St Mark’s Lenten Thoughts: Wednesday in Holy Week

Adam Elsheimer, The Denial of Peter, from 1600 until 1605

Holy Week—Wednesday

Isaiah 50:4-9a Psalm 70 Hebrews 12:1-3 John 13:21-32

As we approach Good Friday every year, my mood becomes somber. It is hard, in the middle of Holy Week, to feel the excitement of the Resurrection when the Cross looms between us and Easter morning. In the Gospel reading for today, it is clear that Jesus feels it, too. In the previous Gospel reading (John 12:20-36), Jesus speaks of his “troubled soul” as he alludes to his impending death. Time is running out to persuade the crowd of his message to surrender their lives to God in order to save them. Now, it is the last supper, and once again, Jesus is troubled in spirit. For all his teaching, one of his own disciples is going to betray him, and the uncertainty of the others betrays their realization that it could be any one of them. On that night, it would be Judas, the next day, it would be Peter. What is that song? “You Only Hurt the One You Love?” Fr. Mike Marsh observes that we can only betray those “who have given themselves over to us.”∗ And in betraying Jesus, we are betraying ourselves. We do exactly what the lessons of this Lent have been warning us about. We betray our lives to death, love of others to self-interest, and hope to despair. Again and again throughout these forty days we’ve read that surrendering to God is the source of true happiness and eternal life. Like Peter, we sometimes fail, but then, like the thief we can surrender and pray, O Lord, remember me when you come into your Kingdom.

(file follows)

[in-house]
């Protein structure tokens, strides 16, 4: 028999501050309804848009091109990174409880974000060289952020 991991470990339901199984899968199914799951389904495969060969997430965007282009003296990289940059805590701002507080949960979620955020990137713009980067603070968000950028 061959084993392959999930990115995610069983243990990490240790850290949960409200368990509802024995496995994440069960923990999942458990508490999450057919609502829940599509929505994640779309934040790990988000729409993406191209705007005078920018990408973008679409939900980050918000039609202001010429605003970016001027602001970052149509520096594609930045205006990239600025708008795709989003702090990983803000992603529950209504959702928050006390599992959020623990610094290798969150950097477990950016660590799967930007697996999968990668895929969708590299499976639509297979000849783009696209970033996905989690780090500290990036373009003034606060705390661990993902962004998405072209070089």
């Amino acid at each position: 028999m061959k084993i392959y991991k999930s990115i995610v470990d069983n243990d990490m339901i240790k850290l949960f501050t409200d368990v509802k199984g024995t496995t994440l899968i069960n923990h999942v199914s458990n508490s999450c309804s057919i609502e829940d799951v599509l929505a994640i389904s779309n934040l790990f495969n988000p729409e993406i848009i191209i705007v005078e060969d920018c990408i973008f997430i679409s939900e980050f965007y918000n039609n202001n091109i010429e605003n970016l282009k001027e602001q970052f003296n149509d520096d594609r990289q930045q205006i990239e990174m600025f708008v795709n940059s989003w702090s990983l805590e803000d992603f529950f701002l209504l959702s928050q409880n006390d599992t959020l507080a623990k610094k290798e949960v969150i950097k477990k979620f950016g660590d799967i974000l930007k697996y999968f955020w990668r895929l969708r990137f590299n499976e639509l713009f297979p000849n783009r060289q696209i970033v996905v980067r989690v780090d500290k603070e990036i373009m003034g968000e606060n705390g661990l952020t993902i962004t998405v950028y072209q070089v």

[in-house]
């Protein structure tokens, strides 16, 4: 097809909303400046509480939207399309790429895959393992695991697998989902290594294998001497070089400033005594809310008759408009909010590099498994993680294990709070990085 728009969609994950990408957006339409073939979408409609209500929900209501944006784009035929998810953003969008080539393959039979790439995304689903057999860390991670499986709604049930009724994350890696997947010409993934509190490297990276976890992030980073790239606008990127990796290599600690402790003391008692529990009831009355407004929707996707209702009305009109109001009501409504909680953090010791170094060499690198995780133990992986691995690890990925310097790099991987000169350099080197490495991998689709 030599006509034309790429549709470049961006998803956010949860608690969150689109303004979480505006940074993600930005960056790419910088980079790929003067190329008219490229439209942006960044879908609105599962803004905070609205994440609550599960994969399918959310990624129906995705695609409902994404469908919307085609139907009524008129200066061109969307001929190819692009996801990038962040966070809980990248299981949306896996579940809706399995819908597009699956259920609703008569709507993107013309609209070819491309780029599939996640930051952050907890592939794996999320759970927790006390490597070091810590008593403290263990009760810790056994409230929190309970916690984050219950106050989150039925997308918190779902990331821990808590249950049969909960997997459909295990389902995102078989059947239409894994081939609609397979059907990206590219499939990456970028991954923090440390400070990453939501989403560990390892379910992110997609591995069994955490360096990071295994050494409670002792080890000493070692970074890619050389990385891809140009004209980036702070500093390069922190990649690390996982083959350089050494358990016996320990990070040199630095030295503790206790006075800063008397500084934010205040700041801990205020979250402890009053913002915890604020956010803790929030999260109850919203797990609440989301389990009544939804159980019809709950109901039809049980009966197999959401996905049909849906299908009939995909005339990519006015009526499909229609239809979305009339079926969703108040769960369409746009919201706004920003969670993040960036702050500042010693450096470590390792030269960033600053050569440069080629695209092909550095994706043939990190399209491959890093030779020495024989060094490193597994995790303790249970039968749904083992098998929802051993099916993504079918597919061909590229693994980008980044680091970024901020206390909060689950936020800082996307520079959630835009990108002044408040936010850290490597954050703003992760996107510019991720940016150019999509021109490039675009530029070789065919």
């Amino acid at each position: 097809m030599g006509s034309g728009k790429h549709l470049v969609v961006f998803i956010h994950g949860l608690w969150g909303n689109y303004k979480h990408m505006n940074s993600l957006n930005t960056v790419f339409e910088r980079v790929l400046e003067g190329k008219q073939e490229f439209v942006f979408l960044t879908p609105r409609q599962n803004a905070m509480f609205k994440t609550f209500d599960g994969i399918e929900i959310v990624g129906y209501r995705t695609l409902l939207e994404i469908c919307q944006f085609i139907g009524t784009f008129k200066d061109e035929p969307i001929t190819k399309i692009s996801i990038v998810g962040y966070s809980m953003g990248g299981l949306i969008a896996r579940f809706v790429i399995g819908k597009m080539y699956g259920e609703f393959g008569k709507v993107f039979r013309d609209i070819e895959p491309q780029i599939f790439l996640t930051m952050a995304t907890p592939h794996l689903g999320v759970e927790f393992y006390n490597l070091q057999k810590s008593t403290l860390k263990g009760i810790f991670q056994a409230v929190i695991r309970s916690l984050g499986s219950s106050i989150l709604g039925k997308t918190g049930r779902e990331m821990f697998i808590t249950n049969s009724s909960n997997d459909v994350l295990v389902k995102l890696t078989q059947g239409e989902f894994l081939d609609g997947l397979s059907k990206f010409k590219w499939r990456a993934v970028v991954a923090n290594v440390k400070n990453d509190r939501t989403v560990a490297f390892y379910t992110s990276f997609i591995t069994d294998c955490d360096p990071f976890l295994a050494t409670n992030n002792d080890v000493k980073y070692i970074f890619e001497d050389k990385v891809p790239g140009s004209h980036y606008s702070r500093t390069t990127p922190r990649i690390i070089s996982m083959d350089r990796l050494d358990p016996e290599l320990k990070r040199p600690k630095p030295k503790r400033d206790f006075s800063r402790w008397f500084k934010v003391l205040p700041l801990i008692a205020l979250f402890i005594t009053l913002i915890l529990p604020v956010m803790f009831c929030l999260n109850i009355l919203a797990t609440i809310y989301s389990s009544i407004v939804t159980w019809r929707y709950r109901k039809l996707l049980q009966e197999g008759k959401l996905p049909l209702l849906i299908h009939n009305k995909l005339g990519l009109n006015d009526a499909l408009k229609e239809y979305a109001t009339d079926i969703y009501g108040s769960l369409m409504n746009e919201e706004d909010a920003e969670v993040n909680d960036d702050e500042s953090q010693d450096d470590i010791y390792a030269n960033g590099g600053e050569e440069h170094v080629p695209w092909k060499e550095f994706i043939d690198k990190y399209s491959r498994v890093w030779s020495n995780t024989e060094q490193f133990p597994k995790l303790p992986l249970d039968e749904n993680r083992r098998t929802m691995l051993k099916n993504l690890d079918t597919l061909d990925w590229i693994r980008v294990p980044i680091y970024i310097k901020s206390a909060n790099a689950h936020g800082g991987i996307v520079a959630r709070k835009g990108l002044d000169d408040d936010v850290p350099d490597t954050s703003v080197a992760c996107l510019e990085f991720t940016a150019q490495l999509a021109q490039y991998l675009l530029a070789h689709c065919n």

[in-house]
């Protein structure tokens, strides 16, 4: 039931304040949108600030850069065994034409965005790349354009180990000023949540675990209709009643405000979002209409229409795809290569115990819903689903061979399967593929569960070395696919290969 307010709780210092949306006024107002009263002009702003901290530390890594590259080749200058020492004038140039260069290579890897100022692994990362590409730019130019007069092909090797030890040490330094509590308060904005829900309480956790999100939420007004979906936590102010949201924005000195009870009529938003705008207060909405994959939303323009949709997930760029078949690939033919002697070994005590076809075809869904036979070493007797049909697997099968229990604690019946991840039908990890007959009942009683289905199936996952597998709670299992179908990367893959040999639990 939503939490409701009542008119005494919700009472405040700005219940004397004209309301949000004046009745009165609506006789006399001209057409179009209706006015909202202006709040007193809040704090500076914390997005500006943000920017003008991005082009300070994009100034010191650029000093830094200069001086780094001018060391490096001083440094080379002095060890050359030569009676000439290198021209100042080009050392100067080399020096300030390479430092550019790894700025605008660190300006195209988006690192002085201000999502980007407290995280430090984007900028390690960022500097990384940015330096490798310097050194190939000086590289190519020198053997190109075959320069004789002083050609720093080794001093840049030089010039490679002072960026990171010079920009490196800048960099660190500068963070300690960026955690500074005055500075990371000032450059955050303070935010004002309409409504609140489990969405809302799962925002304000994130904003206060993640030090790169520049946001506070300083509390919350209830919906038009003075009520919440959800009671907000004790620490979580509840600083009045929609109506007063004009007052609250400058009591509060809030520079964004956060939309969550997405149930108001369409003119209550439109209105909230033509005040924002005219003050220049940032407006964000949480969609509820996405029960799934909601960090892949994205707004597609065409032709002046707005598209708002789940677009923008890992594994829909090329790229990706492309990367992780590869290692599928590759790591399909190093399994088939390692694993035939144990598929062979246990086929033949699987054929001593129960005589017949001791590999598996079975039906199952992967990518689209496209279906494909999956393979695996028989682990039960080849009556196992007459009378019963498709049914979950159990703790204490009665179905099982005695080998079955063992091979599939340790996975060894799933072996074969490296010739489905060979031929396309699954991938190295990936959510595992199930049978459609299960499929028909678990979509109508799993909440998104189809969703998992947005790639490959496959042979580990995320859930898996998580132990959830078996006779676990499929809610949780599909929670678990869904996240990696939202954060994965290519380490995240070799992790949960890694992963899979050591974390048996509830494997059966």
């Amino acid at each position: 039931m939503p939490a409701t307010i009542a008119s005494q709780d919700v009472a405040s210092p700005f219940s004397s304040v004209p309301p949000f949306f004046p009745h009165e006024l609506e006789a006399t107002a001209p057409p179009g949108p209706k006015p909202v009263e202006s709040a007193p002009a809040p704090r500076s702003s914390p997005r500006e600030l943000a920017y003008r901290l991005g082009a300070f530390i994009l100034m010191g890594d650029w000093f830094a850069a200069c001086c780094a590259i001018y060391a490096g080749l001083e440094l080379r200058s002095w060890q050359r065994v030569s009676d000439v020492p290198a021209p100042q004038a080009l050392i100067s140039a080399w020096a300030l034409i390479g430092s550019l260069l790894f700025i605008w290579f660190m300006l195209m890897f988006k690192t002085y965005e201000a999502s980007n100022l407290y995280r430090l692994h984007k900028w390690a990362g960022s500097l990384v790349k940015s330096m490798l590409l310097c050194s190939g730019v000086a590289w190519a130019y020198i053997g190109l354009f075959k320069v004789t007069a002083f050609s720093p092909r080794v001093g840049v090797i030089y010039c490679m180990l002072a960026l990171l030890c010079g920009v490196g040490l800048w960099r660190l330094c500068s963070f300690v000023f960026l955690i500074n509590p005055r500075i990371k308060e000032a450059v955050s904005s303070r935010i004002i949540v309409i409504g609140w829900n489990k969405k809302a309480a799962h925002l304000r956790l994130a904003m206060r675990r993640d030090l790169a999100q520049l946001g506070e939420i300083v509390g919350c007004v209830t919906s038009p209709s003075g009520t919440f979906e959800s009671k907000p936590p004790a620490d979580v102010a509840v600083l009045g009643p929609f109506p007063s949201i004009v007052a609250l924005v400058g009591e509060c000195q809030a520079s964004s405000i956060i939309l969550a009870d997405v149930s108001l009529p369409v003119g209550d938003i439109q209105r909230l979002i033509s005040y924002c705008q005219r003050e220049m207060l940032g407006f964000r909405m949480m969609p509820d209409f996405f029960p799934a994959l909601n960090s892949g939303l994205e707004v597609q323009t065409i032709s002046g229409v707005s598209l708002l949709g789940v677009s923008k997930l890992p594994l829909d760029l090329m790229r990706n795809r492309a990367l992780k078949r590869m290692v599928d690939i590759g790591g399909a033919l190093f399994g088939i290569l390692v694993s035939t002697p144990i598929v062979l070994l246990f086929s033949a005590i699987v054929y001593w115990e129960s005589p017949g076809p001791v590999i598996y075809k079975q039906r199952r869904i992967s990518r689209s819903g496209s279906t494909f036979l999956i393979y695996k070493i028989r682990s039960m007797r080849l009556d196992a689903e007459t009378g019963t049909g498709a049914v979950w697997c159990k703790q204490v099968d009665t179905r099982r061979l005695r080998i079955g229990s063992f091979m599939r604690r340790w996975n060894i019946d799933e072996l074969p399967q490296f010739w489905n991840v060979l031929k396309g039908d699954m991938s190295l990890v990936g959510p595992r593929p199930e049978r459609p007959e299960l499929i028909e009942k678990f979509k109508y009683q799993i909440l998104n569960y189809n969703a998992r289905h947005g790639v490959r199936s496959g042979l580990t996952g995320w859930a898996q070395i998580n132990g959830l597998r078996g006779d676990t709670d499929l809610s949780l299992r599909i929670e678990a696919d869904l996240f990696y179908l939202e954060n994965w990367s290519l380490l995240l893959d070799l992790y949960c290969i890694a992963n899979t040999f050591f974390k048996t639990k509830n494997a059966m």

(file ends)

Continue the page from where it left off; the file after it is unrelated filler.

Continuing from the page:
Laura McLemore

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